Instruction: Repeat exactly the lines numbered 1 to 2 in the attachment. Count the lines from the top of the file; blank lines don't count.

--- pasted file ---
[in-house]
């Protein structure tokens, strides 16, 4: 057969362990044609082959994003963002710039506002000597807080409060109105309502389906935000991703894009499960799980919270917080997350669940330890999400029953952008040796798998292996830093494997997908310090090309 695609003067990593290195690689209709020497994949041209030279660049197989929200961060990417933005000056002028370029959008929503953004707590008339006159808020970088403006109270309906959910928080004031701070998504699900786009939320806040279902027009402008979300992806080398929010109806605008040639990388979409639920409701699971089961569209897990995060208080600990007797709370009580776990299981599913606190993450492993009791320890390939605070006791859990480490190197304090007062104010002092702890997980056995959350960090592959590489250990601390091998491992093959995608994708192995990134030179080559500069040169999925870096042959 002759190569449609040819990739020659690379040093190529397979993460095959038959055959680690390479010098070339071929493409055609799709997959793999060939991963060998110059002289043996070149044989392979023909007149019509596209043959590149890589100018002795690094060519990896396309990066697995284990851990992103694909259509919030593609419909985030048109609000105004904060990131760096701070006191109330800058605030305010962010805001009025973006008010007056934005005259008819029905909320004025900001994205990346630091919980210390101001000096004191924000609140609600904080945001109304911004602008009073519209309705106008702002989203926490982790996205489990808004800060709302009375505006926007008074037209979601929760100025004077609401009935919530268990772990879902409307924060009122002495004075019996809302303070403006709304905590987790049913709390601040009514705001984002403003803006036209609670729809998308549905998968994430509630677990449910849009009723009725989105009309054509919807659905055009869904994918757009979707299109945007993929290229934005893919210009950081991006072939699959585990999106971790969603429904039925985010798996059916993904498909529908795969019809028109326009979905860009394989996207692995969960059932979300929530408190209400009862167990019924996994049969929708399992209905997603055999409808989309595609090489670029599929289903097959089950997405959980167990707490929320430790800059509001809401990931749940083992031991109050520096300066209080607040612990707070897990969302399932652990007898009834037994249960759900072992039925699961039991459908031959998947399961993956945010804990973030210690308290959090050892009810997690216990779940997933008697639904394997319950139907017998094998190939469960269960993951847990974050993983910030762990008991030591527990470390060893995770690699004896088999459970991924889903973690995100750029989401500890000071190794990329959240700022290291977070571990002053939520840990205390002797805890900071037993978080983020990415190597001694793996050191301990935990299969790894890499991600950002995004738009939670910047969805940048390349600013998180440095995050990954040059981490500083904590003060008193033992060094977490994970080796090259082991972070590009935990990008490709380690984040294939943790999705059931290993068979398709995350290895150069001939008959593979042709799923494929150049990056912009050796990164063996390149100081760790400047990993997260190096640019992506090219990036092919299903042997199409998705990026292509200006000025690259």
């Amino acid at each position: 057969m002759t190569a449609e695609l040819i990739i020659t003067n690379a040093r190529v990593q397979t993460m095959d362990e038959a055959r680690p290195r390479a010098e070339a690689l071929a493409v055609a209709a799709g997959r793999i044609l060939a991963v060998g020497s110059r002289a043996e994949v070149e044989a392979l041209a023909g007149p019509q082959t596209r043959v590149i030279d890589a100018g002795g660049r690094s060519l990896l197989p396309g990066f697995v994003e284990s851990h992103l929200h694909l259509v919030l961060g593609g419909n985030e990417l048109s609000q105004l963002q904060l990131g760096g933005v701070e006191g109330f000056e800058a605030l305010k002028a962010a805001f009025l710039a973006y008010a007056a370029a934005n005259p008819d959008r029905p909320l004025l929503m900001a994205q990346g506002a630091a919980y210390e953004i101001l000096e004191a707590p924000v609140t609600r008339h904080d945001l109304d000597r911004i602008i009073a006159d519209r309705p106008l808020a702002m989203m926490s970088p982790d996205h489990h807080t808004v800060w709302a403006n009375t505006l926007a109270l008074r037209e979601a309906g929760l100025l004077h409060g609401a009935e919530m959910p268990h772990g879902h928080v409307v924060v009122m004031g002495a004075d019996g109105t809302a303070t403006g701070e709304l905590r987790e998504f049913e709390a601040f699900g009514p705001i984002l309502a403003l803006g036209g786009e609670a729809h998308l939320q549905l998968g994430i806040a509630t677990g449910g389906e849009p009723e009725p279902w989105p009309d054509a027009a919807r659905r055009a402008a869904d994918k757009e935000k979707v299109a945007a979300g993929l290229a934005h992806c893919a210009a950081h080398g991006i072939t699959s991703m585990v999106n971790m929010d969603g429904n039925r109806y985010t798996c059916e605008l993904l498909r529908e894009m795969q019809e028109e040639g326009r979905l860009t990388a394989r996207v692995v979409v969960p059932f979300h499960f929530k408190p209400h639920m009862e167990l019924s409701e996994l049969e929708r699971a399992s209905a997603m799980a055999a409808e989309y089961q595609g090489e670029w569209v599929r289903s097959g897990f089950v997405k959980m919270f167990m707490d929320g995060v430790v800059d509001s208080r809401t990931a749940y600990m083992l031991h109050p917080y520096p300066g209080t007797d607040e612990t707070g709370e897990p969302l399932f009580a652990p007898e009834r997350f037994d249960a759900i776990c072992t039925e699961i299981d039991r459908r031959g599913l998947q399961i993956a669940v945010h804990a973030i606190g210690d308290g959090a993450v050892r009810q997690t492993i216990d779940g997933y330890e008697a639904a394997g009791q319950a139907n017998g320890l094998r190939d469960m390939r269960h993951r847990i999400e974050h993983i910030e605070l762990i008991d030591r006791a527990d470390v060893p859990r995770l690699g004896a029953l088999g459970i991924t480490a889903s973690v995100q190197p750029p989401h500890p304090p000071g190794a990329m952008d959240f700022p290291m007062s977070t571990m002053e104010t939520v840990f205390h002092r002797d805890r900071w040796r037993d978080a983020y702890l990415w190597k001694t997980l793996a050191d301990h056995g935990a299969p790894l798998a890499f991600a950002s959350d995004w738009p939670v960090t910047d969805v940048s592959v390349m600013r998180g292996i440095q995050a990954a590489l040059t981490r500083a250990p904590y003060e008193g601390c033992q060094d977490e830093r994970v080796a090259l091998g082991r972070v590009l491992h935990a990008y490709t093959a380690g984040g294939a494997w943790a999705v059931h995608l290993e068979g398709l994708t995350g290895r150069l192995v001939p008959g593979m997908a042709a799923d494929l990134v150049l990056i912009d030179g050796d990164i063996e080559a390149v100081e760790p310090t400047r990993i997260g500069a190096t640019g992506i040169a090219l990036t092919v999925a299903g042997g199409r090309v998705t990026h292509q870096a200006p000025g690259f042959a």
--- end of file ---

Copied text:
[in-house]
């Protein structure tokens, strides 16, 4: 057969362990044609082959994003963002710039506002000597807080409060109105309502389906935000991703894009499960799980919270917080997350669940330890999400029953952008040796798998292996830093494997997908310090090309 695609003067990593290195690689209709020497994949041209030279660049197989929200961060990417933005000056002028370029959008929503953004707590008339006159808020970088403006109270309906959910928080004031701070998504699900786009939320806040279902027009402008979300992806080398929010109806605008040639990388979409639920409701699971089961569209897990995060208080600990007797709370009580776990299981599913606190993450492993009791320890390939605070006791859990480490190197304090007062104010002092702890997980056995959350960090592959590489250990601390091998491992093959995608994708192995990134030179080559500069040169999925870096042959 002759190569449609040819990739020659690379040093190529397979993460095959038959055959680690390479010098070339071929493409055609799709997959793999060939991963060998110059002289043996070149044989392979023909007149019509596209043959590149890589100018002795690094060519990896396309990066697995284990851990992103694909259509919030593609419909985030048109609000105004904060990131760096701070006191109330800058605030305010962010805001009025973006008010007056934005005259008819029905909320004025900001994205990346630091919980210390101001000096004191924000609140609600904080945001109304911004602008009073519209309705106008702002989203926490982790996205489990808004800060709302009375505006926007008074037209979601929760100025004077609401009935919530268990772990879902409307924060009122002495004075019996809302303070403006709304905590987790049913709390601040009514705001984002403003803006036209609670729809998308549905998968994430509630677990449910849009009723009725989105009309054509919807659905055009869904994918757009979707299109945007993929290229934005893919210009950081991006072939699959585990999106971790969603429904039925985010798996059916993904498909529908795969019809028109326009979905860009394989996207692995969960059932979300929530408190209400009862167990019924996994049969929708399992209905997603055999409808989309595609090489670029599929289903097959089950997405959980167990707490929320430790800059509001809401990931749940083992031991109050520096300066209080607040612990707070897990969302399932652990007898009834037994249960759900072992039925699961039991459908031959998947399961993956945010804990973030210690308290959090050892009810997690216990779940997933008697639904394997319950139907017998094998190939469960269960993951847990974050993983910030762990008991030591527990470390060893995770690699004896088999459970991924889903973690995100750029989401500890000071190794990329959240700022290291977070571990002053939520840990205390002797805890900071037993978080983020990415190597001694793996050191301990935990299969790894890499991600950002995004738009939670910047969805940048390349600013998180440095995050990954040059981490500083904590003060008193033992060094977490994970080796090259082991972070590009935990990008490709380690984040294939943790999705059931290993068979398709995350290895150069001939008959593979042709799923494929150049990056912009050796990164063996390149100081760790400047990993997260190096640019992506090219990036092919299903042997199409998705990026292509200006000025690259």